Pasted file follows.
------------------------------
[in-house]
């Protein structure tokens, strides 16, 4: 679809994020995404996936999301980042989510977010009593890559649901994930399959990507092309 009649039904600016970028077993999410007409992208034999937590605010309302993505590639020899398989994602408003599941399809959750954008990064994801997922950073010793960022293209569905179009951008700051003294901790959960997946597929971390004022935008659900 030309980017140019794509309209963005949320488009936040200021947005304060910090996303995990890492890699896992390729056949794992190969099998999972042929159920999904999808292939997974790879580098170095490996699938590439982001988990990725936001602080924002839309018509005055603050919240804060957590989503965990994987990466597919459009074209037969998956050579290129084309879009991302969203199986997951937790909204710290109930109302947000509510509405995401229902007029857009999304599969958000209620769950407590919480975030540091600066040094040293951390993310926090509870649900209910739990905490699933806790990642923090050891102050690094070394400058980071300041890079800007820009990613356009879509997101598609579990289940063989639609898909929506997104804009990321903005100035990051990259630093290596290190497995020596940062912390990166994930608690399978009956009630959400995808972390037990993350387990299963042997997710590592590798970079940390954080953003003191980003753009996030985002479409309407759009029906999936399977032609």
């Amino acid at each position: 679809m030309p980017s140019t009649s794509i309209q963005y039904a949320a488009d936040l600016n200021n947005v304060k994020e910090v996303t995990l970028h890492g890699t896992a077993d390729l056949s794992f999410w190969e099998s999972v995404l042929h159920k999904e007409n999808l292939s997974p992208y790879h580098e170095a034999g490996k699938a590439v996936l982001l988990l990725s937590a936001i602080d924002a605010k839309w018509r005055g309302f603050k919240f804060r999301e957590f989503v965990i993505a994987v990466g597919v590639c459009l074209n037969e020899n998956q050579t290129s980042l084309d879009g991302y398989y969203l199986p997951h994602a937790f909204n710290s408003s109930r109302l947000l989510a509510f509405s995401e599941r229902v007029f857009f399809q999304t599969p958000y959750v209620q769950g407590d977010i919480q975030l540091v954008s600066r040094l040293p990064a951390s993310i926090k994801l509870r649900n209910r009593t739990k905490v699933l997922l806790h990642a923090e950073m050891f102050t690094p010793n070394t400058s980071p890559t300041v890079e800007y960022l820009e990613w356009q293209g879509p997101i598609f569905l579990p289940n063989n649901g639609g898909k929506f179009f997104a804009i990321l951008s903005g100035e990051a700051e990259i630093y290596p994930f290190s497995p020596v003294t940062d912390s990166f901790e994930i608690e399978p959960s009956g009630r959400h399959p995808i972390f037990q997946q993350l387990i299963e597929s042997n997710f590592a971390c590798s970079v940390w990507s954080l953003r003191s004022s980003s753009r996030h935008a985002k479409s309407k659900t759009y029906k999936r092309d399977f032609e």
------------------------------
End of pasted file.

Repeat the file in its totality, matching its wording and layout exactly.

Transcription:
[in-house]
């Protein structure tokens, strides 16, 4: 679809994020995404996936999301980042989510977010009593890559649901994930399959990507092309 009649039904600016970028077993999410007409992208034999937590605010309302993505590639020899398989994602408003599941399809959750954008990064994801997922950073010793960022293209569905179009951008700051003294901790959960997946597929971390004022935008659900 030309980017140019794509309209963005949320488009936040200021947005304060910090996303995990890492890699896992390729056949794992190969099998999972042929159920999904999808292939997974790879580098170095490996699938590439982001988990990725936001602080924002839309018509005055603050919240804060957590989503965990994987990466597919459009074209037969998956050579290129084309879009991302969203199986997951937790909204710290109930109302947000509510509405995401229902007029857009999304599969958000209620769950407590919480975030540091600066040094040293951390993310926090509870649900209910739990905490699933806790990642923090050891102050690094070394400058980071300041890079800007820009990613356009879509997101598609579990289940063989639609898909929506997104804009990321903005100035990051990259630093290596290190497995020596940062912390990166994930608690399978009956009630959400995808972390037990993350387990299963042997997710590592590798970079940390954080953003003191980003753009996030985002479409309407759009029906999936399977032609």
């Amino acid at each position: 679809m030309p980017s140019t009649s794509i309209q963005y039904a949320a488009d936040l600016n200021n947005v304060k994020e910090v996303t995990l970028h890492g890699t896992a077993d390729l056949s794992f999410w190969e099998s999972v995404l042929h159920k999904e007409n999808l292939s997974p992208y790879h580098e170095a034999g490996k699938a590439v996936l982001l988990l990725s937590a936001i602080d924002a605010k839309w018509r005055g309302f603050k919240f804060r999301e957590f989503v965990i993505a994987v990466g597919v590639c459009l074209n037969e020899n998956q050579t290129s980042l084309d879009g991302y398989y969203l199986p997951h994602a937790f909204n710290s408003s109930r109302l947000l989510a509510f509405s995401e599941r229902v007029f857009f399809q999304t599969p958000y959750v209620q769950g407590d977010i919480q975030l540091v954008s600066r040094l040293p990064a951390s993310i926090k994801l509870r649900n209910r009593t739990k905490v699933l997922l806790h990642a923090e950073m050891f102050t690094p010793n070394t400058s980071p890559t300041v890079e800007y960022l820009e990613w356009q293209g879509p997101i598609f569905l579990p289940n063989n649901g639609g898909k929506f179009f997104a804009i990321l951008s903005g100035e990051a700051e990259i630093y290596p994930f290190s497995p020596v003294t940062d912390s990166f901790e994930i608690e399978p959960s009956g009630r959400h399959p995808i972390f037990q997946q993350l387990i299963e597929s042997n997710f590592a971390c590798s970079v940390w990507s954080l953003r003191s004022s980003s753009r996030h935008a985002k479409s309407k659900t759009y029906k999936r092309d399977f032609e």